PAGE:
Screen Shot 2015-08-09 at 9.16.45 PMI am happy to announce that my blog is included in the 2,300 Top Travel blogs on the internet. It is listed in Part 3: Regional Travel Blogs, under Nicaragua.

Check out the list. Many of my blogging friends have blogs listed, too.

List of Top 2300 Travel Blogs on the Internet

How many pages of the world have you opened in your travel book?

Master Craftsmen in Nicaragua


 “You can either be a victim of the world or an adventurer in search of treasure. It all depends on how you view your life.”
― Paulo Coelho, Eleven Minutes

I am an adventurer always in search of treasure. The Pre-Columbian pottery shards and pieces I find on my daily walks along the beach sit in piles on my bookcase and on my porch forever gathering dirt and dust and harboring tiny colonies of insects. Yet, more than protecting my pottery, I found a greater treasure in the master craftsmen in Nicaragua.

The time was long overdue to protect my treasures! I designed a wooden display cabinet, then I had to find a master woodworker to build the cabinet to my specifications. Marina recommended Herman, her door maker. When I saw the quality of his work, I knew he would be perfect.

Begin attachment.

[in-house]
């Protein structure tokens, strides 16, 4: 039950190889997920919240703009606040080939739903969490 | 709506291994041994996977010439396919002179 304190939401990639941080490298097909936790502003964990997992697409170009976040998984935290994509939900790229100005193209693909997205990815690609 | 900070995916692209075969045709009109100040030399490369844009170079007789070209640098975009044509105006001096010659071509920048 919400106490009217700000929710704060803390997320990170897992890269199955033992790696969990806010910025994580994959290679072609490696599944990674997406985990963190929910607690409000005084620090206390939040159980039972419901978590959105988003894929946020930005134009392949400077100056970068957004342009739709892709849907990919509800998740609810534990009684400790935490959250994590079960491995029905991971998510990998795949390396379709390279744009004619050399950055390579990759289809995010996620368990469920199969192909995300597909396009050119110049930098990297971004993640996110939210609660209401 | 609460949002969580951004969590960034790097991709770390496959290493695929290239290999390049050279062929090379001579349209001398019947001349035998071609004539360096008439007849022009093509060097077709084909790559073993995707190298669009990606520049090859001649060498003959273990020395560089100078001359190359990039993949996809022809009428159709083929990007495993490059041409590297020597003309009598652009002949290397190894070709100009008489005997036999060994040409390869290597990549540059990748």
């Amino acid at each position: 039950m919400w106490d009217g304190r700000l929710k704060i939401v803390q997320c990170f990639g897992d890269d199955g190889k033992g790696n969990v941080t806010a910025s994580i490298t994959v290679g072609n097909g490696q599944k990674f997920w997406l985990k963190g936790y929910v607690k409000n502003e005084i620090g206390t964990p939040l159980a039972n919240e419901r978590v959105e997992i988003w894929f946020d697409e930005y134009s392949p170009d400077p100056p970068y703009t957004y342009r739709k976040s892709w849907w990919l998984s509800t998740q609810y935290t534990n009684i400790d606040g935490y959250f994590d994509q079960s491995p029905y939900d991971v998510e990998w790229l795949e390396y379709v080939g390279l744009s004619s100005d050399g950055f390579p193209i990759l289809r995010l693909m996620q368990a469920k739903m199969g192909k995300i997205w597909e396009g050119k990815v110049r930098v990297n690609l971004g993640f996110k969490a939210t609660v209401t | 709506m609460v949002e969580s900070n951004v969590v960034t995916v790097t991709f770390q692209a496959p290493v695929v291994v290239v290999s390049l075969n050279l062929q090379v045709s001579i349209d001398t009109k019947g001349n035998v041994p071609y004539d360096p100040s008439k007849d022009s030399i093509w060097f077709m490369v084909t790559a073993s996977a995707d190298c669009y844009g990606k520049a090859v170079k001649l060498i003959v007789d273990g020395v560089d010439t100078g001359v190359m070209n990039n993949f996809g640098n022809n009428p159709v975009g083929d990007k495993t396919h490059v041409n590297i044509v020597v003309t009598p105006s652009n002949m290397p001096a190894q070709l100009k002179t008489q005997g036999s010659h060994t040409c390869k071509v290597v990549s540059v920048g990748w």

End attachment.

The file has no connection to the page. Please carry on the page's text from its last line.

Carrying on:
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Weekly Photo Challenge: Beneath My Feet in Nicaragua


The Weekly Photo Challenge is Beneath Your Feet.

Well, the good news is that I am posting pictures of beautiful things I find beneath my feet in Nicaragua. I could be posting photos of cow manure, dead squished Cane toads, blown-out flip-flops, or the pink and green plastic bags ( Nicaraguan flowers) all over the roads. Instead, I choose to overlook the trash and emphasize the beauty. :-)

A board walk under my feet on Corn Island, Nicaragua.
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Let’s Get Real about Time Management in Nicaragua


All that really belongs to us is time; even he who has nothing else has that. ~Baltasar Gracian

Living in Nicaragua requires a different mindset of time management. I used to pride myself in the ability to plan and control how I spent the hours in my day to effectively accomplish my goals. I had mastered the skills of planning for the future. setting goals, prioritizing tasks, and monitoring where the time goes. THEN…I moved to Nicaragua where mañana could mean today, tomorrow, sometime in the distant future, or never… where I am constantly reminded to slow down and be present. What I’ve learned about time management in Nicaragua may surprise you. It’s not all bad.

Let’s get real about time management in Nicaragua.

How many times have you been left hanging?

How many times have you been left hanging?

 

1. Most Nicaraguans are better at single-tasking, than multi-tasking.